|He shall, at stated times, receive a compensation for his services, which shall not be increased or diminished during the period for which he shall have been elected.|
There have been 49 different governors of Tennessee since 1796. Counting those who served multiple, non-consecutive terms brings the total to 57, as reflected in the chart below. The breakdown of the 57 officeholders is as follows: 34 Democrats, 7 Democratic-Republicans, 6 Republicans, 3 Whigs, 2 Whig/Know-Nothing, 2 Republican/Whig, 1 Democratic/Opposition Party, 1 Democratic/Whig, and 1 Farm-Labor.
|List of Former Officeholders from 1796-Present|
|1||John Sevier||1796 - 1801||Democratic-Republican|
|2||Archibald Roane||1801 - 1803||Democratic-Republican|
|3||John Sevier||1803 – 1809||Democratic-Republican|
|4||Willie Blount||1809 - 1815||Democratic-Republican|
|5||Joseph McMinn||1815 - 1821||Democratic-Republican|
|6||William Carroll||1821 - 1827||Democratic-Republican|
|7||Samuel Houston||1827 - 1829||Democratic-Republican|
|8||William Hall||1829 - 1829||Democratic|
|9||William Carroll||1829 – 1835||Democratic|
|10||Newton Cannon||1835 - 1839||Whig|
|11||James Knox Polk||1839 - 1841||Democratic|
|12||James Chamberlain Jones||1841 - 1845||Whig|
|13||Aaron Venable Brown||1845 - 1847||Democratic|
|14||Neill Smith Brown||1847 - 1849||Whig/Know-Nothing|
|15||William Trousdale||1849 - 1851||Democratic|
|16||William Bowen Campbell||1851 - 1853||Whig|
|17||Andrew Johnson||1853 - 1857||Democratic|
|18||Isham Green Harris||1857 - 1862||Democratic|
|Never took office||Robert Looney Caruthers||1863 - 1863||Democratic|
|19||Andrew Johnson||1862 – 1865||Democratic|
|20||Edward Hazzard East||1865 - 1865||Democratic/Opposition Party|
|21||William Gannaway Brownlow||1865 - 1869||Whig/Know-Nothing|
|22||DeWitt Clinton Senter||1869 - 1871||Republican/Whig|
|23||John Calvin Brown||1871 - 1875||Democratic/Whig|
|24||James Davis Porter||1875 - 1879||Democratic|
|25||Albert Smith Marks||1879 - 1881||Democratic|
|26||Alvin Hawkins||1881 - 1883||Republican/Whig|
|27||William Brimage Bate||1883 - 1887||Democratic|
|28||Robert Love Taylor||1887 - 1891||Democratic|
|29||John Price Buchanan||1891 - 1893||Farm-Labor|
|30||Peter Turney||1893 - 1897||Democratic|
|31||Robert Love Taylor||1897 – 1899||Democratic|
|32||Benton McMillin||1899 - 1903||Democratic|
|33||James Beriah Frazier||1903 - 1905||Democratic|
|34||John Isaac Cox||1905 - 1907||Democratic|
|35||Malcolm Rice Patterson||1907 - 1911||Democratic|
|36||Ben Walter Hooper||1911 - 1915||Republican|
|37||Thomas Clarke Rye||1915 - 1919||Democratic|
|38||Albert Houston Roberts||1919 - 1921||Democratic|
|39||Alfred Alexander Taylor||1921 - 1923||Republican|
|40||Austin Peay III||1923 - 1927||Democratic|
|41||Henry Hollis Horton||1927 - 1933||Democratic|
|42||Harry Hill McAlister||1933 - 1937||Democratic|
|43||Gordon Browning||1937 - 1939||Democratic|
|44||William Prentice Cooper||1939 - 1945||Democratic|
|45||Jim Nance McCord||1945 - 1949||Democratic|
|46||Gordon Browning||1949 – 1953||Democratic|
|47||Frank Goad Clement||1953 - 1959||Democratic|
|48||Earl Buford Ellington||1959 - 1963||Democratic|
|49||Frank Goad Clement||1963 – 1967||Democratic|
|50||Earl Buford Ellington||1967 – 1971||Democratic|
|51||Bryant Winfield Culberson Dunn||1971 - 1975||Republican|
|52||Ray Blanton||1975 - 1979||Democratic|
|53||Lamar Alexander||1979 - 1987||Republican|
|54||Ned Ray McWherter||1987 - 1995||Democratic|
|55||Don Sundquist||1995 - 2003||Republican|
|56||Phil Bredesen||2003 - 2011||Democratic|
|57||Bill Haslam||2011 – present||Republican|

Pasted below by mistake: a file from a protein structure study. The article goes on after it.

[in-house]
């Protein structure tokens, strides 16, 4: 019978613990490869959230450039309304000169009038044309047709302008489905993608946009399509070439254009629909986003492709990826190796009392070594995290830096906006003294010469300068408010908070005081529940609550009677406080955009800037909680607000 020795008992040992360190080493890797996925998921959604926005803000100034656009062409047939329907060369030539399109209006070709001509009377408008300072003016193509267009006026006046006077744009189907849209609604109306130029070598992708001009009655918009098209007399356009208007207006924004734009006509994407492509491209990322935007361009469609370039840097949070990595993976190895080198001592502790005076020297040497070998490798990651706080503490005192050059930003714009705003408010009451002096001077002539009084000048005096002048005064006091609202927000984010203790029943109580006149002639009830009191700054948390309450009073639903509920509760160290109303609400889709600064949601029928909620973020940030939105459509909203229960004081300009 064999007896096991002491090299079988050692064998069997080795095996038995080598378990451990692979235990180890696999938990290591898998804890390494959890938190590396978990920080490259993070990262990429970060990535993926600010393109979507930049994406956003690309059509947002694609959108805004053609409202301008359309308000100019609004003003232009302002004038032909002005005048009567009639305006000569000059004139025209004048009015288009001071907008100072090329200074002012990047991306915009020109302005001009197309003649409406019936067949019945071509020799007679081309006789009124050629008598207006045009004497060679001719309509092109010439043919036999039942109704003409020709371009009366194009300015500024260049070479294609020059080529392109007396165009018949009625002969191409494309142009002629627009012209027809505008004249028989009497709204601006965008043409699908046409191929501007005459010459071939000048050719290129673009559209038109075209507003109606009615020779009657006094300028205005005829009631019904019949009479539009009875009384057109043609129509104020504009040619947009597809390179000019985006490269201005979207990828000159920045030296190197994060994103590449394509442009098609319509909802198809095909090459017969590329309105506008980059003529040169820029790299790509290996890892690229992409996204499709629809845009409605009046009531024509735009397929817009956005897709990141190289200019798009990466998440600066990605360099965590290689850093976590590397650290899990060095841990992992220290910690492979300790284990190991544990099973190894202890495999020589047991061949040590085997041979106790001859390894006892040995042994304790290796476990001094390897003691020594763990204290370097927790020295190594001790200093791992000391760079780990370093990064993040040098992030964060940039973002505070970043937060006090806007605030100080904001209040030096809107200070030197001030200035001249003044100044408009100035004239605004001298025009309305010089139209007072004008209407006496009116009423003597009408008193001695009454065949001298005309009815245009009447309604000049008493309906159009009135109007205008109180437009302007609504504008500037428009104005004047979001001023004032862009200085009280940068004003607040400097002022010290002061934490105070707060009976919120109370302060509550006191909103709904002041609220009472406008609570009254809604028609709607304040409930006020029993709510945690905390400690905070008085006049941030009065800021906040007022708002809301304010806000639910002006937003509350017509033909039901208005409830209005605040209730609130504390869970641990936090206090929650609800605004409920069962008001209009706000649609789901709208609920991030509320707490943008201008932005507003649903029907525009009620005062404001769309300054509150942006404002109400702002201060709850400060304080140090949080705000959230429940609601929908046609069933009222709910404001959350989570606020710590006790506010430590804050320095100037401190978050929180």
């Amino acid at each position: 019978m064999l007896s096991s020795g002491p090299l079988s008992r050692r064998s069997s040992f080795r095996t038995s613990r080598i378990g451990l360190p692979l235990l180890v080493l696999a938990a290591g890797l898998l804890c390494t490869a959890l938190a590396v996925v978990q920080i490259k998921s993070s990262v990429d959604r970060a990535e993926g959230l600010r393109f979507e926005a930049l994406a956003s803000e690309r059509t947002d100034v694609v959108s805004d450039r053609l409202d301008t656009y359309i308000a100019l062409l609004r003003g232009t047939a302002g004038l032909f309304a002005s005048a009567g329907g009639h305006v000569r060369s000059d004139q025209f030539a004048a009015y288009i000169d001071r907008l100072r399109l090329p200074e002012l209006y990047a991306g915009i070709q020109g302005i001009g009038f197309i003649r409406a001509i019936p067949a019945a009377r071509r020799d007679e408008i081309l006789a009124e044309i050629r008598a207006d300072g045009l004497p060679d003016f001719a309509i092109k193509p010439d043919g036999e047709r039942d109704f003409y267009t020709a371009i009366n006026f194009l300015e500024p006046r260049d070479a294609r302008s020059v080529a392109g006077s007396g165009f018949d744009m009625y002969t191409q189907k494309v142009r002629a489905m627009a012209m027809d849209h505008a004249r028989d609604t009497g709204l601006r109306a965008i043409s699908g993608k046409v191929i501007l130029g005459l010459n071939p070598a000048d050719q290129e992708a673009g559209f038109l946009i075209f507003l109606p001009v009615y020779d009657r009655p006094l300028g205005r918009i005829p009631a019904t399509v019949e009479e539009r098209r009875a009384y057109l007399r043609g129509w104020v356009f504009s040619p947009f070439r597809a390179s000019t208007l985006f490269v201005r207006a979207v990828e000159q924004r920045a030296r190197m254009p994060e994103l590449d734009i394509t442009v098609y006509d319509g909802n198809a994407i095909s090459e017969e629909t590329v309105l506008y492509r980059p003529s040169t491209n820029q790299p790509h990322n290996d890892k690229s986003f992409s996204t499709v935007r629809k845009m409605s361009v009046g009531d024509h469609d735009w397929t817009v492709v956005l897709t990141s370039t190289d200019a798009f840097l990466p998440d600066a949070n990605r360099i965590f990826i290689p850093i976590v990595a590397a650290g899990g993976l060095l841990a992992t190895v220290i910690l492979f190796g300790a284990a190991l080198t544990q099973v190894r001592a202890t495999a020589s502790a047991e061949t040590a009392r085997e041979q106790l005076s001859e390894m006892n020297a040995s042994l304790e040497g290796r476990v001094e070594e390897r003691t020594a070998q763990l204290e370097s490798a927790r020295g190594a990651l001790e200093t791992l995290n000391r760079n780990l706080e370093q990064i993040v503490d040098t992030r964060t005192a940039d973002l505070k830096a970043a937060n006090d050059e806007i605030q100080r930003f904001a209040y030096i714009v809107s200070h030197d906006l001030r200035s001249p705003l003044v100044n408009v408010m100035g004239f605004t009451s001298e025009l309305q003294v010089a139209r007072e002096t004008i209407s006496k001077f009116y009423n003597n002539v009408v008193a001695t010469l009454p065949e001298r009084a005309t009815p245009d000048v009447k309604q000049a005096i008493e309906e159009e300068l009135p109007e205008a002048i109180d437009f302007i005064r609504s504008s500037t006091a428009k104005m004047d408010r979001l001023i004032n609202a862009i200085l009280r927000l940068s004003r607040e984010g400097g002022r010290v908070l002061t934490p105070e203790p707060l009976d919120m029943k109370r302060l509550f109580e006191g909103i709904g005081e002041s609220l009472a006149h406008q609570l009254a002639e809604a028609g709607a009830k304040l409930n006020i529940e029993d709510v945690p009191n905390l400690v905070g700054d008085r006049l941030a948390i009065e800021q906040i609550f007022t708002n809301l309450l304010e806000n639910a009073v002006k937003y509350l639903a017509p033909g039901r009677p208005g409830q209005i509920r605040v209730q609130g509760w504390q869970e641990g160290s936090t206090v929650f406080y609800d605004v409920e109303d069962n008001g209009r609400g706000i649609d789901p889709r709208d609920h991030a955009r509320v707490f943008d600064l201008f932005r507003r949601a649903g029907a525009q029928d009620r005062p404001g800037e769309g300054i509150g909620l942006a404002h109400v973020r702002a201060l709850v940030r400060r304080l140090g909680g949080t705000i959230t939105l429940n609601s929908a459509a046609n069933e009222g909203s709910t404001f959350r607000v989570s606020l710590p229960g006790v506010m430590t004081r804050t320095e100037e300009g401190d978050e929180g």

Partisan balance 1992-2013
From 1992-2013, in Tennessee there were Democratic governors in office for 11 years while there were Republican governors in office for 11 years, including the last three. Tennessee was under Republican trifectas for the last three years of the study period.
Across the country, there were 493 years of Democratic governors (44.82%) and 586 years of Republican governors (53.27%) from 1992-2013.
Over the course of the 22-year study, state governments became increasingly more partisan. At the outset of the study period (1992), 18 of the 49 states with partisan legislatures had single-party trifectas and 31 states had divided governments. In 2013, only 13 states had divided governments, while single-party trifectas held sway in 36 states, the most in the 22 years studied.
SQLI and partisanship
The chart below depicts the partisanship of the Tennessee state government and the state's SQLI ranking for the years studied. For the SQLI, the states were ranked from 1-50, with 1 being the best and 50 the worst. Tennessee experienced both Democratic and Republican trifectas during the years of the study. Its best ranking, finishing 21st, occurred in 2012 during a Republican trifecta. Its worst ranking, finishing 40th, occurred in 2004 during a Democratic trifecta.
- SQLI average with Democratic trifecta: 34.00
- SQLI average with Republican trifecta: 23.00
- SQLI average with divided government: 31.71
This section displays the most recent stories in a Google news search for the term Tennessee + Governor
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Tennessee State Capitol
Nashville, TN 37243-0001
- Governor Bill Haslam, "About Bill Haslam," accessed May 16, 2013
- Lexis-Nexis, "Tenn. Code Ann. § 8-2-101," accessed December 28, 2012
- National Conference of State Legislatures, "State Experiences with Annual and Biennial Budgeting," updated April 2011
- National Association of State Budget Officers, "Budget Processes in the States, Summer 2008," accessed February 21, 2014
- Tennessee Department of Finance and Administration, "The Budget, Fiscal Year 2013-2014," accessed April 8, 2013
- LexisNexis, "Tenn. Code Ann. § 8-1-102 (2014)" accessed February 23, 2015
- Council of State Governments, "SELECTED STATE ADMINISTRATIVE OFFICIALS: ANNUAL SALARIES," accessed December 8, 2014
- Council of State Governments, "CSG Releases 2013 Governor Salaries," June 25, 2013
- National Governors Association, " Former governors of Tennessee," accessed June 15, 2013
State of Tennessee